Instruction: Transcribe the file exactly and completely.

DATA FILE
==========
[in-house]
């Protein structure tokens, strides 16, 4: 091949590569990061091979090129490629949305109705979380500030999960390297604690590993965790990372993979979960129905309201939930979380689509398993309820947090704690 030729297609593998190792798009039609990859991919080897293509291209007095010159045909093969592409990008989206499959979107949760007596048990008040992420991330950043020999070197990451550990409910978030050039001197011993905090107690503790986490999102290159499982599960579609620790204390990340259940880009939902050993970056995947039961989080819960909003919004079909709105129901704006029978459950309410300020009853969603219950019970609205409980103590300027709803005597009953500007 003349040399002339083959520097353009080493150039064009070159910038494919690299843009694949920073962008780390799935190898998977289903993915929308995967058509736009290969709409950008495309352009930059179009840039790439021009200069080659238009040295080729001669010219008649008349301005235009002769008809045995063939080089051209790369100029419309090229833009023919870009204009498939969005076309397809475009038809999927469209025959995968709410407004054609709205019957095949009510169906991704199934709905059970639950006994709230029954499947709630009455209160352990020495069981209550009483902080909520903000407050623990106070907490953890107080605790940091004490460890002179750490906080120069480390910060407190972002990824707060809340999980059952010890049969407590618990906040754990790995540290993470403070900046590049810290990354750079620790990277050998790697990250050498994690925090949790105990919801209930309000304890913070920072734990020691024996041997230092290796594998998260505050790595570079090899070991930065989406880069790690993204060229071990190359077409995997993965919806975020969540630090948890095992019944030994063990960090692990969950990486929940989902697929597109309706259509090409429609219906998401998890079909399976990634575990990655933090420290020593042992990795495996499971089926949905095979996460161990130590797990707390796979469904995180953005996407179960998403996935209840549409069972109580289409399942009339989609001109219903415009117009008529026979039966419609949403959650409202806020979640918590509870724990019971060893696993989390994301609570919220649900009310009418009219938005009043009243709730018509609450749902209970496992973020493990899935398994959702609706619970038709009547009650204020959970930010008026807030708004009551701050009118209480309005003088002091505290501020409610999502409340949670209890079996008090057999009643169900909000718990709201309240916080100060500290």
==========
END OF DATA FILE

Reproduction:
[in-house]
């Protein structure tokens, strides 16, 4: 091949590569990061091979090129490629949305109705979380500030999960390297604690590993965790990372993979979960129905309201939930979380689509398993309820947090704690 030729297609593998190792798009039609990859991919080897293509291209007095010159045909093969592409990008989206499959979107949760007596048990008040992420991330950043020999070197990451550990409910978030050039001197011993905090107690503790986490999102290159499982599960579609620790204390990340259940880009939902050993970056995947039961989080819960909003919004079909709105129901704006029978459950309410300020009853969603219950019970609205409980103590300027709803005597009953500007 003349040399002339083959520097353009080493150039064009070159910038494919690299843009694949920073962008780390799935190898998977289903993915929308995967058509736009290969709409950008495309352009930059179009840039790439021009200069080659238009040295080729001669010219008649008349301005235009002769008809045995063939080089051209790369100029419309090229833009023919870009204009498939969005076309397809475009038809999927469209025959995968709410407004054609709205019957095949009510169906991704199934709905059970639950006994709230029954499947709630009455209160352990020495069981209550009483902080909520903000407050623990106070907490953890107080605790940091004490460890002179750490906080120069480390910060407190972002990824707060809340999980059952010890049969407590618990906040754990790995540290993470403070900046590049810290990354750079620790990277050998790697990250050498994690925090949790105990919801209930309000304890913070920072734990020691024996041997230092290796594998998260505050790595570079090899070991930065989406880069790690993204060229071990190359077409995997993965919806975020969540630090948890095992019944030994063990960090692990969950990486929940989902697929597109309706259509090409429609219906998401998890079909399976990634575990990655933090420290020593042992990795495996499971089926949905095979996460161990130590797990707390796979469904995180953005996407179960998403996935209840549409069972109580289409399942009339989609001109219903415009117009008529026979039966419609949403959650409202806020979640918590509870724990019971060893696993989390994301609570919220649900009310009418009219938005009043009243709730018509609450749902209970496992973020493990899935398994959702609706619970038709009547009650204020959970930010008026807030708004009551701050009118209480309005003088002091505290501020409610999502409340949670209890079996008090057999009643169900909000718990709201309240916080100060500290």